Attached is one GM document advising against using bypass rating lower than what's specified.
 

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There is no such thing as a wrong spin-on oil filter if it physically fits without leaks. They all do the same thing regardless of the size and type of the filter media.
There are more advanced oil pumps on today’s engines and a filter should have the correct PRV
What you keep posting is not in line with GM’s position on my engine
 
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Great post Gokhan, thank you. What does it mean when an oil filter has no bypass setting such as PH3682 for older Nissans? Thanks in advance.
It means it has no bypass valve. This will result in the filter media tearing if the pressure drop becomes too large. Therefore, the filter medias serves as a bypass fuse, permanently allowing dirty oil when it clogs. I would avoid an oil filter without a bypass valve to have peace of mind.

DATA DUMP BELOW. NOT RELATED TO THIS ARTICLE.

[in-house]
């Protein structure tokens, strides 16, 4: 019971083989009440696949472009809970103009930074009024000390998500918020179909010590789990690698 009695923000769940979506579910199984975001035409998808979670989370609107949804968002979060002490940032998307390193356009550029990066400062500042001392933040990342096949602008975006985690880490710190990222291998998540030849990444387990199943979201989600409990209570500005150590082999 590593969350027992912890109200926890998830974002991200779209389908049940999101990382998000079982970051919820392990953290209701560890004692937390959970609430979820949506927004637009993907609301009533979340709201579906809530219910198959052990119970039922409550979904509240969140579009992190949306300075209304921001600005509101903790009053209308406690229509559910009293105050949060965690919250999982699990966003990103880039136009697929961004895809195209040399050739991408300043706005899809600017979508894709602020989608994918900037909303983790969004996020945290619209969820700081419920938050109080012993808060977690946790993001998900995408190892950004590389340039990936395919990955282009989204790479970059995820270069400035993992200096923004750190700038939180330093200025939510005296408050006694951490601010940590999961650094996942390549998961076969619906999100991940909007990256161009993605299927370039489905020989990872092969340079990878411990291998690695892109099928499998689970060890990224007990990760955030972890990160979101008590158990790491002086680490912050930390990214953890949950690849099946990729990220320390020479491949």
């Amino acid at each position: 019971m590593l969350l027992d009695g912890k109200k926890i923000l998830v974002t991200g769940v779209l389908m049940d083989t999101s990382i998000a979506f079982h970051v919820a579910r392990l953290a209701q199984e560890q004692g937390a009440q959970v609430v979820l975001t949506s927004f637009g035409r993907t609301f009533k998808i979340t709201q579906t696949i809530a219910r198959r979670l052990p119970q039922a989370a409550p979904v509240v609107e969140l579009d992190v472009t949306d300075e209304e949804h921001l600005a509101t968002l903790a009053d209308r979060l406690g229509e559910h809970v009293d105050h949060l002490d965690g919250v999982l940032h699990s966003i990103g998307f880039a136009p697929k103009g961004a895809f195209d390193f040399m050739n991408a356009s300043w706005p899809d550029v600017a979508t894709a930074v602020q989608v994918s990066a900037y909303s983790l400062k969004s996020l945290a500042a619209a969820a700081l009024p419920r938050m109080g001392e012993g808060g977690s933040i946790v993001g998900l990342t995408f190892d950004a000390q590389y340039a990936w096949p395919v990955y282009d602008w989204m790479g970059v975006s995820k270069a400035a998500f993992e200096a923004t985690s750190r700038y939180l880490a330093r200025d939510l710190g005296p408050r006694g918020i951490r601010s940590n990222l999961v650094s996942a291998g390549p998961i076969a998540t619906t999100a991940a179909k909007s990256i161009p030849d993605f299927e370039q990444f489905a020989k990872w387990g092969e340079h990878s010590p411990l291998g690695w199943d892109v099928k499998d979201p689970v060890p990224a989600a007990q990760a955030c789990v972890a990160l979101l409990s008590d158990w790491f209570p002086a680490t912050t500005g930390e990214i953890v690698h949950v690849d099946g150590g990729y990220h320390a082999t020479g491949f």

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That cross reference may be outdated, the ph10575 used to have a lower bypass valve value, for applications where the higher bypass value wouldn't work Fram now recommends the ph10060
The Service Champ filter cross references to a FL-500S right on their website. On Fram's website, a FL-500S crosses to a PH10575.
 
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This has been debated ad nauseam on this forum and your statement is far from universally accepted. Personally I think it's more supposition than actual fact.